12. @marmle Thank you! Are you sure Stanford's average Math GRE score is 75th percentile? On their FAQ page, it says "Average Math Subject GRE score (percentile) of admitted applicants: (PhD only) 82%," but this could be old data. Have you heard otherwise? I feel like the Math GRE could be more important to me since I'm primarily interested in Probability Theory, which is usually seen as more of a math-y subject (as opposed to more applied or methodological areas of research in Statistics) Congrats for being accepted to UChicago's Stat program btw! I must admit that I'm a little jealous.
  13. @dkwijbw You copied the formatting and and even language verbatim from my post... Also if the Numerical Linear Algebra course you listed is STAT 24300, that is definitely not a graduate Statistics course, even if it is cross listed as one (unless you actually took the cross-listed version STAT 30750, which I don't think they usually allow undergraduates to do).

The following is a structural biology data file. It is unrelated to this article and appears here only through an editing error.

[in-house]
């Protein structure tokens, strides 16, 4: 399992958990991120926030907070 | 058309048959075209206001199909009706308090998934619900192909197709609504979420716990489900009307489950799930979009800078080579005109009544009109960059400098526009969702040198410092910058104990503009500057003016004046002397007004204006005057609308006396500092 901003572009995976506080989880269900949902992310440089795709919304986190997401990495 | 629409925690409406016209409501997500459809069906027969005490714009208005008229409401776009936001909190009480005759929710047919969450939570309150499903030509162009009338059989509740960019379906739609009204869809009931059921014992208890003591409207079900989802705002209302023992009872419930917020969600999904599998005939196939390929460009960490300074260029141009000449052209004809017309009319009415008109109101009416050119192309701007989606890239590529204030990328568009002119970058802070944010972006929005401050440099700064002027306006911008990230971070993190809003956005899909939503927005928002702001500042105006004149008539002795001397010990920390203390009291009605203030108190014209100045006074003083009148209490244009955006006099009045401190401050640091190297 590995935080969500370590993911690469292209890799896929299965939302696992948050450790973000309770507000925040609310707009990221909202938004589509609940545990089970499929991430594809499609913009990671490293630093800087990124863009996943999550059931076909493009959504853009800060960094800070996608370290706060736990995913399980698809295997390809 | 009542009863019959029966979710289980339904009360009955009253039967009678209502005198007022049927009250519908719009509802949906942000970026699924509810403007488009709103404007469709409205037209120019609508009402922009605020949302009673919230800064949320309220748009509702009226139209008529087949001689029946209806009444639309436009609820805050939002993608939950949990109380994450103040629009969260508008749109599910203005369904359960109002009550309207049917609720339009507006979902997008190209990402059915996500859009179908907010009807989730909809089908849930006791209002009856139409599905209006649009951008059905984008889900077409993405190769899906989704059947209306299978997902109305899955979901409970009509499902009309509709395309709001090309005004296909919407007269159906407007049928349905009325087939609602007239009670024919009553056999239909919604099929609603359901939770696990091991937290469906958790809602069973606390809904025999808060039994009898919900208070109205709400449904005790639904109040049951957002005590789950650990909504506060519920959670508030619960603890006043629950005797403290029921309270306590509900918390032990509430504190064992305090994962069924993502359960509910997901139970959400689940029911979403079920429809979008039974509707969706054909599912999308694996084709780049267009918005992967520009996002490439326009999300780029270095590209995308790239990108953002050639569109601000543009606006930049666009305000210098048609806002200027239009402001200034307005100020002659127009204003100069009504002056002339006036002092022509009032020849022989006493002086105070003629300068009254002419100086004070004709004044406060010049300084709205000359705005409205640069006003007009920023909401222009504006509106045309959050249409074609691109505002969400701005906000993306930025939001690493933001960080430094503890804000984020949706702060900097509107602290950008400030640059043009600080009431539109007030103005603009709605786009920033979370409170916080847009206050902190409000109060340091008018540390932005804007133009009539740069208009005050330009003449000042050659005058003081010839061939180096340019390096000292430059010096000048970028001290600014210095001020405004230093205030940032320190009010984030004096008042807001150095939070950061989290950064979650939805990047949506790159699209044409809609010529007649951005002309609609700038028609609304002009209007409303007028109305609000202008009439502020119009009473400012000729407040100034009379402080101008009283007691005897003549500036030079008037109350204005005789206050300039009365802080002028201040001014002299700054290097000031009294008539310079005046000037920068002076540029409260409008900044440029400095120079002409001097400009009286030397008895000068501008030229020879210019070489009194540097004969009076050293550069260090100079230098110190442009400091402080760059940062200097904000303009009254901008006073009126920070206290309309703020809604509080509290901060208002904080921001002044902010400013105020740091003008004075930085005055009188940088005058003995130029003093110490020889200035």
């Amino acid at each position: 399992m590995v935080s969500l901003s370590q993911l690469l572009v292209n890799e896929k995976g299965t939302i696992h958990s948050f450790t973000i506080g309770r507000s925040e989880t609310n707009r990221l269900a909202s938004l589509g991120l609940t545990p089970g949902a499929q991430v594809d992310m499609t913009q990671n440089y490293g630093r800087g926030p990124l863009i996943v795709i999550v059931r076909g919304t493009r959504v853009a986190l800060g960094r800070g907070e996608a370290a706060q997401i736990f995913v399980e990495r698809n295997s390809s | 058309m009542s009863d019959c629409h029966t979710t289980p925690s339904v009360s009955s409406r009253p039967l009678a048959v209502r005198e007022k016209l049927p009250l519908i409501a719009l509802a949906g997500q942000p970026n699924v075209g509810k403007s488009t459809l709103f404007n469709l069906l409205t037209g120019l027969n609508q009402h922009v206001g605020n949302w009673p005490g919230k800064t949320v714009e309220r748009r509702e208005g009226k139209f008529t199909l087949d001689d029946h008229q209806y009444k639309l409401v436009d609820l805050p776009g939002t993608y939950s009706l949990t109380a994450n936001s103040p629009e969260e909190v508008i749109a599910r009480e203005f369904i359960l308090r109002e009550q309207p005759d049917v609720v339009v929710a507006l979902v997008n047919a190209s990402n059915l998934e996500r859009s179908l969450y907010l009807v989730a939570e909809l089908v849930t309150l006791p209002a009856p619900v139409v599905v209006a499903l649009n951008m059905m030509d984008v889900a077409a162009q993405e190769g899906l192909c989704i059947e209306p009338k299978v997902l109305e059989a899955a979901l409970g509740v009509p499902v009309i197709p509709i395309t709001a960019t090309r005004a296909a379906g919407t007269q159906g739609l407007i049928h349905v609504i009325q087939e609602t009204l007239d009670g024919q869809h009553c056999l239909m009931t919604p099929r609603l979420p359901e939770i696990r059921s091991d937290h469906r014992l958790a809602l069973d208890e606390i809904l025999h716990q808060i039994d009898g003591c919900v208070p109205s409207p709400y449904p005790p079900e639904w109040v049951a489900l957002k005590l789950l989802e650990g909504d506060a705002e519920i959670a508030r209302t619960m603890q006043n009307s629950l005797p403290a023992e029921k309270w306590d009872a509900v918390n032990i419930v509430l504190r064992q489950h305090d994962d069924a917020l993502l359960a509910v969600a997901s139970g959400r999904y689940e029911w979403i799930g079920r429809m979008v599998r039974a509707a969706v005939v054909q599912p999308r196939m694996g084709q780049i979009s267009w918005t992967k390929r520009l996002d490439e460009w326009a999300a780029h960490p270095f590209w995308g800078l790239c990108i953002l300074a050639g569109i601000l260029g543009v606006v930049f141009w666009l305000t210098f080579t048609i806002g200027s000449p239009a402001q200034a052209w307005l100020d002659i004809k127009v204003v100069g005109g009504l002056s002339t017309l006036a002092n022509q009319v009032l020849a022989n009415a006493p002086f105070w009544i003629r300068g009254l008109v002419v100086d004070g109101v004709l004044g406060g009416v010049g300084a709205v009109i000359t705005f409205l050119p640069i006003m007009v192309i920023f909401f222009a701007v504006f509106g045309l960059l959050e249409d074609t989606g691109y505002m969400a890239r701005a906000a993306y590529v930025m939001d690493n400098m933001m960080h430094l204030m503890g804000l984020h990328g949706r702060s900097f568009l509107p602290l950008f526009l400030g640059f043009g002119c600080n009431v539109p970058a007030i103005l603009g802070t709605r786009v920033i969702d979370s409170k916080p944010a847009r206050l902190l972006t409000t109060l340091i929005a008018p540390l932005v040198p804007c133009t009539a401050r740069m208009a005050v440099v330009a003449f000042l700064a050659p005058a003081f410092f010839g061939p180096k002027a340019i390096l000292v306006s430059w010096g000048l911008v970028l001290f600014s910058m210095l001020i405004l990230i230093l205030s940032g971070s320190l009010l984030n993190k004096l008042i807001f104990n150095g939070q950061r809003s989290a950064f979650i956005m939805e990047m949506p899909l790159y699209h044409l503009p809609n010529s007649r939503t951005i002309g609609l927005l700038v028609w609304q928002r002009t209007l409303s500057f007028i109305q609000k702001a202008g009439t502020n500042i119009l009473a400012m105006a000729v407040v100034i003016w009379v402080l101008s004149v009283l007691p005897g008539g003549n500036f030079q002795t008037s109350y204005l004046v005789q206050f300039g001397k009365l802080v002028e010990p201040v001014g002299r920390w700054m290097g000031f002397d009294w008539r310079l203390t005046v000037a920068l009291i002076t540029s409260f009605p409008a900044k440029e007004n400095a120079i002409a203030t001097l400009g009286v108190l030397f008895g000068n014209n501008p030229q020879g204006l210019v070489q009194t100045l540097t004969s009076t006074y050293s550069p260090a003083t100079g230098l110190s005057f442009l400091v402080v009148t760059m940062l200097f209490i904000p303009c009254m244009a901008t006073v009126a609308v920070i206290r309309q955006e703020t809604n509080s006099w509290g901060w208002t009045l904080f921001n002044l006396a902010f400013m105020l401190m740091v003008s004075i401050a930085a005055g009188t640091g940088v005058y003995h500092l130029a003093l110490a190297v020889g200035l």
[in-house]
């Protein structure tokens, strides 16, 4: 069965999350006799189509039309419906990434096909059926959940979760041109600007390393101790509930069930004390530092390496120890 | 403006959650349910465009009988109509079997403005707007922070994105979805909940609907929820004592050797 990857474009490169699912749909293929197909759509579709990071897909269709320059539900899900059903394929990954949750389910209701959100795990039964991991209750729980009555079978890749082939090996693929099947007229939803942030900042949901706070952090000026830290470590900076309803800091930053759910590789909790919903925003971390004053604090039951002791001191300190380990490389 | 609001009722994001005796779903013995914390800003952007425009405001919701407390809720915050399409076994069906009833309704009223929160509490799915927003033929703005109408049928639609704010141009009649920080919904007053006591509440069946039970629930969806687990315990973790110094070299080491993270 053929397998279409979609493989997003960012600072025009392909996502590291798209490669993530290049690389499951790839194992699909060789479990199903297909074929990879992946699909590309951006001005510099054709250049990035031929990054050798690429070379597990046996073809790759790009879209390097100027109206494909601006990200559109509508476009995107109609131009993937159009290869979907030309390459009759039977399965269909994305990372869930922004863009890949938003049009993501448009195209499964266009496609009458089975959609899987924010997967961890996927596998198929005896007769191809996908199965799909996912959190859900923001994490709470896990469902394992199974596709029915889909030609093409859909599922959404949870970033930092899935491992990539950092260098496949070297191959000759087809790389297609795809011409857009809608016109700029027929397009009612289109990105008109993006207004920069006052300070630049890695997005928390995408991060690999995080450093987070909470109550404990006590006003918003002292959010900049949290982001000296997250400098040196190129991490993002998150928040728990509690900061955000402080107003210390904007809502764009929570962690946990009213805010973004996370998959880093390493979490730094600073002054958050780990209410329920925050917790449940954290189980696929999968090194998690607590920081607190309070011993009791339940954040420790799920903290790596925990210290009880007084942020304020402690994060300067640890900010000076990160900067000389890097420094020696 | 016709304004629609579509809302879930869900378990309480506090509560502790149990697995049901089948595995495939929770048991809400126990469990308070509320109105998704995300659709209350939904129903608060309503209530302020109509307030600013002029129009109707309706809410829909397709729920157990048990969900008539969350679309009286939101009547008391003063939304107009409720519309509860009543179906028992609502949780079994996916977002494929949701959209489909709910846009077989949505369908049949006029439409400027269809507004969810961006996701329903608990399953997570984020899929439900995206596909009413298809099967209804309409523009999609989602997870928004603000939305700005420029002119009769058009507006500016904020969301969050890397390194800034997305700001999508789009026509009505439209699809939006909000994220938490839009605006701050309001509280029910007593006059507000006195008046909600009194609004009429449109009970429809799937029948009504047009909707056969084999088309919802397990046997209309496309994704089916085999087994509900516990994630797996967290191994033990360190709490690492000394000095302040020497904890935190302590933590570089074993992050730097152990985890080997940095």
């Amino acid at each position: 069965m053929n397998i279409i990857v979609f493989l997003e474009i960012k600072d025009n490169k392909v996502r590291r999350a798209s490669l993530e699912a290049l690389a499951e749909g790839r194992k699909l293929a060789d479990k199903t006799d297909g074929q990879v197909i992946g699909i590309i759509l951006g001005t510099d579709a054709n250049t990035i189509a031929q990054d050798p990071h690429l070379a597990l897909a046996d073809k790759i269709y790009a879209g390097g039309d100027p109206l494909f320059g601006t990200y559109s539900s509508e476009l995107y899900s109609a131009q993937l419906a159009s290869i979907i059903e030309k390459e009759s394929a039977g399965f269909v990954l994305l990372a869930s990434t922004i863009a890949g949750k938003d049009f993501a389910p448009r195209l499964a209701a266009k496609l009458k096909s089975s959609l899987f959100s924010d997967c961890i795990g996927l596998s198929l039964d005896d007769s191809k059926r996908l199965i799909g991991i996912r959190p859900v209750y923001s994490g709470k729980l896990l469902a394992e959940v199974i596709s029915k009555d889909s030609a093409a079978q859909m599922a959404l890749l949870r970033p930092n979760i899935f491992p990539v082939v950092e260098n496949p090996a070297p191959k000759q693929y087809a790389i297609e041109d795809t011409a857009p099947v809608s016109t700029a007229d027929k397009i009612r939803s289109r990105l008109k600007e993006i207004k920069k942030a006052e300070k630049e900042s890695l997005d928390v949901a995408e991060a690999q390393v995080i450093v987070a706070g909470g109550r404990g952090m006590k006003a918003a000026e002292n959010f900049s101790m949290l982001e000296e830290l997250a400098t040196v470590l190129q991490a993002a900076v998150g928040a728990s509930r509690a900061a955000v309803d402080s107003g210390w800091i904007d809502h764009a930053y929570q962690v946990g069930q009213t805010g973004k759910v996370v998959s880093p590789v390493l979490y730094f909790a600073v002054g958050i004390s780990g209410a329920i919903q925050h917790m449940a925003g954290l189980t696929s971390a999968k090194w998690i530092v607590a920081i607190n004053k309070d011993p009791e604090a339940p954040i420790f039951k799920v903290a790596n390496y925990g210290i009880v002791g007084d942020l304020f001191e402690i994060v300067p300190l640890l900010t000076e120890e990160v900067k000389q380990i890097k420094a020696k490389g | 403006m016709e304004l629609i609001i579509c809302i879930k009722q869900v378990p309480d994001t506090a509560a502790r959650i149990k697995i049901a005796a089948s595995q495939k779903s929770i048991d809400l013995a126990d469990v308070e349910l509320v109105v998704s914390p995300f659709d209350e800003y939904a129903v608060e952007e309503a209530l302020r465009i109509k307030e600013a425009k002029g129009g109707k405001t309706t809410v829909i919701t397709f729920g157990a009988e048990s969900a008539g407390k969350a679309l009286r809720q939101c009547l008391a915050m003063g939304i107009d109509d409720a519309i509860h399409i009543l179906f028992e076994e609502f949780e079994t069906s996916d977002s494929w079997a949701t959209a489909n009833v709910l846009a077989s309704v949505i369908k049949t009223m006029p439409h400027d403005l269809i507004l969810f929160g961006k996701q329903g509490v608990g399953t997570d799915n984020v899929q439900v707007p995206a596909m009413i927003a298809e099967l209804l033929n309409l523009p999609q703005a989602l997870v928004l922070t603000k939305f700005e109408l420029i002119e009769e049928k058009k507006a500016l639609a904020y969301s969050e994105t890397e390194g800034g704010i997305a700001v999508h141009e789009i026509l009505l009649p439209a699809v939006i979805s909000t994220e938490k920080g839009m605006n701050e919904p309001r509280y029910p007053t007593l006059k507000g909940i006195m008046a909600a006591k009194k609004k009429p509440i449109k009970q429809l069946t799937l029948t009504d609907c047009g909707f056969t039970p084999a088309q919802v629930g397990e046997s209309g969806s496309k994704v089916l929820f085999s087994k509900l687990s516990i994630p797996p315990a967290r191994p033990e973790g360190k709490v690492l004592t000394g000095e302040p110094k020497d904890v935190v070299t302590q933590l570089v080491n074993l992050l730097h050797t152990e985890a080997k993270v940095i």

14. Hey guys, I will be applying to PhD programs in Statistics this fall, and being as neurotic as I am, I just wanted to put my profile here for you all to comment on my chances. Undergrad Institution: UChicago (reasonably known for its grade deflation, hopefully?) Major: Mathematics, Statistics Cumulative GPA: Between 3.6 and 3.7, probably higher than my major GPAs, unfortunately Type of Student: Domestic male Math Courses: Undergraduate: Honors Calculus (3 quarters, A, A-, B+), Analysis in Rn (3 quarters, B+, A-, B+), Basic Algebra (2 quarters, this is what UChicago calls its abstract algebra sequence, A-, B+), Abstract Linear Algebra (A), Basic Complex Variables (B), Point Set Topology (A-), Basic Theory of ODEs (B+), Markov Chains, Martingales, and Brownian Motion (A-) Graduate: Brownian Motion and Stochastic Calculus (B+), Computability and Complexity Theory (A-) Statistics Courses: Undergraduate: Statistical Theory and Methods (2 quarters, A-, B+), Pattern Recognition (B+), Intro to Mathematical Probability (A), Applied Regression Analysis (A-), Time Dependent Data (B), Multiple Testing, Modern Inference, and Replicability (A-), Optimization (A-) Graduate: Measure-Theoretic Probability (A-) GRE: Q 170, V 164, W 5.0 GRE Mathematics Subject Test: From April, 760 (73rd percentile - I was told by my departmental adviser that this score is rather low. Retook it this September, but man, that was a hard test, so I'm not expecting much) Research Experience: Not a terribly lot, I did the Math REU at my school over the summer and I've worked as a research assistant at the Booth School of Business (doing data analysis, one paper submitted to a low impact factor journal in econometrics, really hoping that it gets accepted). I was also an intern at a relatively well-known data analytics company, but I don't think this counts as research experience. However, I am much more interested in theory than application, and I think it's harder to do research in statistical/probability theory as an undergraduate. Awards: Nothing out of the ordinary, Dean's List, etc. Recommendations: 2 from professors who taught my courses in math & stats (one is rather well-known, the other is a junior faculty member), 1 from supervisor for my RA position Programs I'm Interested In: I'd really like to be accepted to a top 20 Statistics Department (the higher-ranked, the better) although I don't know how likely that would be with my frequent Bs in my math and statistics courses. I would prefer a program that would let me focus on theory rather than application. Schools in particular are: UChicago (I don't know how likely it is that my own department will accept me, but I really like its emphasis on theory) Stanford Berkeley Washington Harvard Carnegie Mellon Duke UPenn Wisconsin Columbia Yale UCLA I might also apply to some math departments that have faculty working in probability theory and theoretical statistics Would anyone like to speculate on my odds of being accepted to one of these programs? Is my Math GRE score not competitive enough for the top programs? Will UChicago's reputation for grade deflation hopefully make up for some of my lower grades? Thank you!